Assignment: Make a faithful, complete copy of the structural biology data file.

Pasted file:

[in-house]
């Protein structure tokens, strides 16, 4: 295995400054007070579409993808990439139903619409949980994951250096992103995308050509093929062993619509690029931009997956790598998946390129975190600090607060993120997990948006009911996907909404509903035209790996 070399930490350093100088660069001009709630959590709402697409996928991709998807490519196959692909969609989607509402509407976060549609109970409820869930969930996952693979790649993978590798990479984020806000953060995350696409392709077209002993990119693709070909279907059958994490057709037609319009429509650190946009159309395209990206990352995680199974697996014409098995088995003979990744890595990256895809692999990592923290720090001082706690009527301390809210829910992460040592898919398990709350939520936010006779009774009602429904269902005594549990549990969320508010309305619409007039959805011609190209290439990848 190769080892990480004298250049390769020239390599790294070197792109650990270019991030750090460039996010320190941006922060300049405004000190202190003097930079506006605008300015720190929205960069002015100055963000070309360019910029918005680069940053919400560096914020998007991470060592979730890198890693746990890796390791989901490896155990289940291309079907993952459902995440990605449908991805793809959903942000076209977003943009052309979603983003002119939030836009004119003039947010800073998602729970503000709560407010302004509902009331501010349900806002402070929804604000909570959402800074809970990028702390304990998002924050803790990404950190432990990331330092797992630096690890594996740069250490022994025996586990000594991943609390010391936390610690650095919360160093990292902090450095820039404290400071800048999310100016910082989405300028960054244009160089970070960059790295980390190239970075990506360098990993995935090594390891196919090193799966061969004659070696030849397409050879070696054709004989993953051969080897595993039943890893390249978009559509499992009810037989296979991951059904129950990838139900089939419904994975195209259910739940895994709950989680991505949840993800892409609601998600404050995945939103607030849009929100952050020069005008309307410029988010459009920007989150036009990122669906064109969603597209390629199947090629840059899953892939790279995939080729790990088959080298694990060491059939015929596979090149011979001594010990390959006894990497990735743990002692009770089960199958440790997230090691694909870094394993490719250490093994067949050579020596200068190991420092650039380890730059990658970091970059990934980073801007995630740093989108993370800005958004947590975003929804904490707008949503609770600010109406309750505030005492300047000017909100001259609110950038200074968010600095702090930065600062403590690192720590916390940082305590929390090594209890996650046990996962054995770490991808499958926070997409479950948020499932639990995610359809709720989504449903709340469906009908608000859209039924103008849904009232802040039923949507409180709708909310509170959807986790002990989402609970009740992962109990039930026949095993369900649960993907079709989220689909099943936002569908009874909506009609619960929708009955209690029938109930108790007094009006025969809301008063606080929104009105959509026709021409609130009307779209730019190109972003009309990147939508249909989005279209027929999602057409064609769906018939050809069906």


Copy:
[in-house]
């Protein structure tokens, strides 16, 4: 295995400054007070579409993808990439139903619409949980994951250096992103995308050509093929062993619509690029931009997956790598998946390129975190600090607060993120997990948006009911996907909404509903035209790996 070399930490350093100088660069001009709630959590709402697409996928991709998807490519196959692909969609989607509402509407976060549609109970409820869930969930996952693979790649993978590798990479984020806000953060995350696409392709077209002993990119693709070909279907059958994490057709037609319009429509650190946009159309395209990206990352995680199974697996014409098995088995003979990744890595990256895809692999990592923290720090001082706690009527301390809210829910992460040592898919398990709350939520936010006779009774009602429904269902005594549990549990969320508010309305619409007039959805011609190209290439990848 190769080892990480004298250049390769020239390599790294070197792109650990270019991030750090460039996010320190941006922060300049405004000190202190003097930079506006605008300015720190929205960069002015100055963000070309360019910029918005680069940053919400560096914020998007991470060592979730890198890693746990890796390791989901490896155990289940291309079907993952459902995440990605449908991805793809959903942000076209977003943009052309979603983003002119939030836009004119003039947010800073998602729970503000709560407010302004509902009331501010349900806002402070929804604000909570959402800074809970990028702390304990998002924050803790990404950190432990990331330092797992630096690890594996740069250490022994025996586990000594991943609390010391936390610690650095919360160093990292902090450095820039404290400071800048999310100016910082989405300028960054244009160089970070960059790295980390190239970075990506360098990993995935090594390891196919090193799966061969004659070696030849397409050879070696054709004989993953051969080897595993039943890893390249978009559509499992009810037989296979991951059904129950990838139900089939419904994975195209259910739940895994709950989680991505949840993800892409609601998600404050995945939103607030849009929100952050020069005008309307410029988010459009920007989150036009990122669906064109969603597209390629199947090629840059899953892939790279995939080729790990088959080298694990060491059939015929596979090149011979001594010990390959006894990497990735743990002692009770089960199958440790997230090691694909870094394993490719250490093994067949050579020596200068190991420092650039380890730059990658970091970059990934980073801007995630740093989108993370800005958004947590975003929804904490707008949503609770600010109406309750505030005492300047000017909100001259609110950038200074968010600095702090930065600062403590690192720590916390940082305590929390090594209890996650046990996962054995770490991808499958926070997409479950948020499932639990995610359809709720989504449903709340469906009908608000859209039924103008849904009232802040039923949507409180709708909310509170959807986790002990989402609970009740992962109990039930026949095993369900649960993907079709989220689909099943936002569908009874909506009609619960929708009955209690029938109930108790007094009006025969809301008063606080929104009105959509026709021409609130009307779209730019190109972003009309990147939508249909989005279209027929999602057409064609769906018939050809069906």